2. Thank you for the reply Tom, I appreciate it.

    The points you make are logical enough but ultimately boil down to questions of accuracy and I really believe this should not be a major driver in telling a story for the screen in this way. It’s perfectly acceptable to expand or contract timelines, for example. It’s not uncommon practice and doesn’t usually detract from the story being told. Similarly, it doesn’t matter whether the details of aspects such as Hardy’s illness aren’t accurate. For the purposes of a film, it’s enough to show he was unwell. Ditto the structure of the individual shows, etc – it would add nothing to the film to completely accurately depict the order of acts. I don’t feel the theatres were ‘insulted’ in the film. It’s clear we fundamentally disagree about the essence of how such films are made, because contrary to your assertion I don’t think a writer/film-maker *should* ask the question “would the subject like this?” Artistically, it’s the one question that should NOT be asked.

    Equally, I’m not saying anything goes – gross distortions of the truth and wilful character assassinations aren’t acceptable, but neither of those occur in this film.

    As I say, we’re not going to agree on this one but it’s an interesting discussion, so thanks again. Of the Grade family, Delfont is someone I didn’t know much about and the film, whatever else you think of it, has prompted me to find out more (which is how I encountered this site).

  3. The UK deficit started out in 1947 at 3 percent of GDP and then immediately went into surplus, as the Attlee government worked to reduce the huge debt racked up in World War II. The surplus peaked at 6.3 percent of GDP in 1950 and then declined to a surplus of 0.9 percent GDP in 1961.
    But then surpluses started to climb again reaching 7.6 percent GDP in 1970 during the Wilson government before declining sharply. The UK scored a deficit of 0.1 percent GDP in 1975 for the first time in nearly 20 years.

    The above is from the Internet; I only know what I can remember! In 1953 the country was most prosperous with low unemployment and very happy people. The theatres and the cinemas were full with great products. Harold Wilson was responsible for the opening of many fine Civic Theatres that have been a fine establishment for the best of the performing arts locally. Many of these have now been lost over the past 20 years. The 1960s produced 5,000 pop music groups including the fabulous Beatles. In 1970 the Billy Butlin Holiday Camps (there were also Warner’s and Pontins) accommodated 8,000 each week with the best of live shows and our coastal resorts were full, it is both ungenerous and sad that some writers and journalists now portray the past as some smoke ridden dark age! It was bright cheerful and colourful. After 1970 the story became different.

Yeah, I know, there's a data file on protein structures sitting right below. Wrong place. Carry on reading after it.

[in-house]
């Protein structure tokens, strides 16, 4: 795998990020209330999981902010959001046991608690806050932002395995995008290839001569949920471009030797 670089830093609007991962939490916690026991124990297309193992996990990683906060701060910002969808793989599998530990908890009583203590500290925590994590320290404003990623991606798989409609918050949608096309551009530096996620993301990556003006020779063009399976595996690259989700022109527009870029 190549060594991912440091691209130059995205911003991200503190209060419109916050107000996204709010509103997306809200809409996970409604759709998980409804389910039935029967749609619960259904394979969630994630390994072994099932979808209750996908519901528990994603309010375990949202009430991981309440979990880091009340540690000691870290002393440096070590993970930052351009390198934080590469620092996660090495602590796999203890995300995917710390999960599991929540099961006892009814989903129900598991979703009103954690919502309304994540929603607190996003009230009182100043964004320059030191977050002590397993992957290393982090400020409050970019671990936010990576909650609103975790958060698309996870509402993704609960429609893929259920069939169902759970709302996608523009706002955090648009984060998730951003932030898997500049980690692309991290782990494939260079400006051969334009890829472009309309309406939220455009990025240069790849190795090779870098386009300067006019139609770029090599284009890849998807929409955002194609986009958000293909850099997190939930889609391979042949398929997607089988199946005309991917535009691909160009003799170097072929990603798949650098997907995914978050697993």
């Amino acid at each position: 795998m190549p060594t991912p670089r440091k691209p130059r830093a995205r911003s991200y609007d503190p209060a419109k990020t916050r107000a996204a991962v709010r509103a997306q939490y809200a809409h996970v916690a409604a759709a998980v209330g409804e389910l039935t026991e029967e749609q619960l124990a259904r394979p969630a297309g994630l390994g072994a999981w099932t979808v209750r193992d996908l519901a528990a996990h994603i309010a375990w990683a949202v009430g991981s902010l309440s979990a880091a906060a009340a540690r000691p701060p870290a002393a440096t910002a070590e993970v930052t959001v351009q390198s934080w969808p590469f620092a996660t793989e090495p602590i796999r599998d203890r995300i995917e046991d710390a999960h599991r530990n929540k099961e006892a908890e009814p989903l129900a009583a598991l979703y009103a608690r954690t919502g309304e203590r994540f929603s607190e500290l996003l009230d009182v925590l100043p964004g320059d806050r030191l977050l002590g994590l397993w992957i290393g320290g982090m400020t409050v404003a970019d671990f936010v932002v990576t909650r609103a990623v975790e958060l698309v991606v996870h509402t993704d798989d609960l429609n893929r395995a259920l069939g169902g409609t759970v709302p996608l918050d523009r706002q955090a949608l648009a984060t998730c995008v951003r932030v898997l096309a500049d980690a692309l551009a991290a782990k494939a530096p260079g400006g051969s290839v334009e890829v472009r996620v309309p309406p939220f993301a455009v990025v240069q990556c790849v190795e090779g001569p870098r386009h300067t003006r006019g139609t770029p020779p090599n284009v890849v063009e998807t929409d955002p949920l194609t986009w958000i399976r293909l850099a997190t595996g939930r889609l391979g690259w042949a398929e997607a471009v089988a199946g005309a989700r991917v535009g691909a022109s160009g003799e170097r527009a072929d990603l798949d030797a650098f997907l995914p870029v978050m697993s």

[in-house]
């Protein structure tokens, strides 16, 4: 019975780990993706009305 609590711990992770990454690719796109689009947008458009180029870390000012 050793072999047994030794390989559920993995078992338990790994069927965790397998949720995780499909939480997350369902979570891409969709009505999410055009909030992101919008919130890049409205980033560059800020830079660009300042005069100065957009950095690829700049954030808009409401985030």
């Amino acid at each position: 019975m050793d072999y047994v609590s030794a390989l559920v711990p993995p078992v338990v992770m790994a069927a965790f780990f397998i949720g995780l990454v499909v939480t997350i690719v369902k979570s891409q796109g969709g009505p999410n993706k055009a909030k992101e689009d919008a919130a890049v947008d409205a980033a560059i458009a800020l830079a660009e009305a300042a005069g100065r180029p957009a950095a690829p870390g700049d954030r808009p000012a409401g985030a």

4. Surely Artistic License is being fair to the past or subject matter, the press release for this film was neither. (Quote) Delfont worked them hard over three shows each day’ Apply logic; this would mean 18 shows each week – the film clearly and wrongly states that the duo made up the complete programme, say 90 minutes x 18 = 27 hours on stage each week – yes working them hard and completely opposed to the standard Variety contract. The reality was, Stan and Hollie would occupy but a part of the second half say 25 minutes. Maximum shows would be 14 = 5.8 hours on stage.

  5. Hello,
    Speaking as the 66 year old son of Bernard Delfont whoever has written this? has cheered me up no end and I and a few other saw the film and actually knew my father were somewhat upset why his portrayal needed to make out as a hard uncaring business man. Yes he was a shrewd observer of people and in his early career like most of us needed to make a living so I find it sad that many young and possibly older people will and do have an impression of this man who happens to be my late dad because seemingly this pope scriptwrier bloke needed to “beef up ” his script. It is artistic license gone bonkers even though I really enjoyed the film because I am grown up enough to not get too phased by this sort of stuff and ultimately of course because I know in reality what a kind and generous man he was.
    I am not good on computers and don’t do antisocial media stuff yet when I stumbled on this and saw a box which offered a reply, I couldn’t resist. It’s a great film, go see it but please don’t take it as gospel.
    Best wishes….David

  6. Thank you David for your supportive comment. The family did so much work on the old Moss Empires they were my second home in the 1950s. Such a crime that the truth is now deliberately avoided. Very Best Wishes.

    1. Dear Tom,
      It is I assume unlikely that we have met each other because around the time that you seem to remember in1953 i was fighting for my life in an incubator and my mother also nearly died.
      It might be lovely to meet up at some point?. Sincerely….David

      1. Those who know the true history of Laurel & Hardy’s three UK tours — all of them organised by your father, David — will probably also be aware that the person presented in Jeff Pope’s screenplay and enacted by Rufus Jones bears little if any resemblance to the real Bernard Delfont. Mind you, this is only one of many inaccuracies, distortions or outright fictions contained in the film.

  7. Thank you for your comments. Hope people are inspired to research the true facts about these screen legends and the work of Lord Delfont and the pleasure given to so many people of that generation. Great film as entertainment! Thank You.

  8. Hello again,

    I was of course fascinated to see how my father was portrayed in “judy” after the laurel and hardy film.
    I felt Renee Zelwegger did enact an excellent “likeness ” into pretending to be Judy Garland.

    I think I do remember seeing Judy as a young boy
    and can remember a certain something about her performance that i doubt any actress could portray.

    The film seemed to concentrate only on the darker side of her life and didn’t appear to give any indication of her performances in her earlier
    Career that were less “fraught”.

    Naturally i am somewhat puzzled as to why some
    Critics have dubbed my dad as “infamous” so if anyone can enlighten me on this, just in case there is something I don’t know, please feel free.

    Best wishes……David Delfont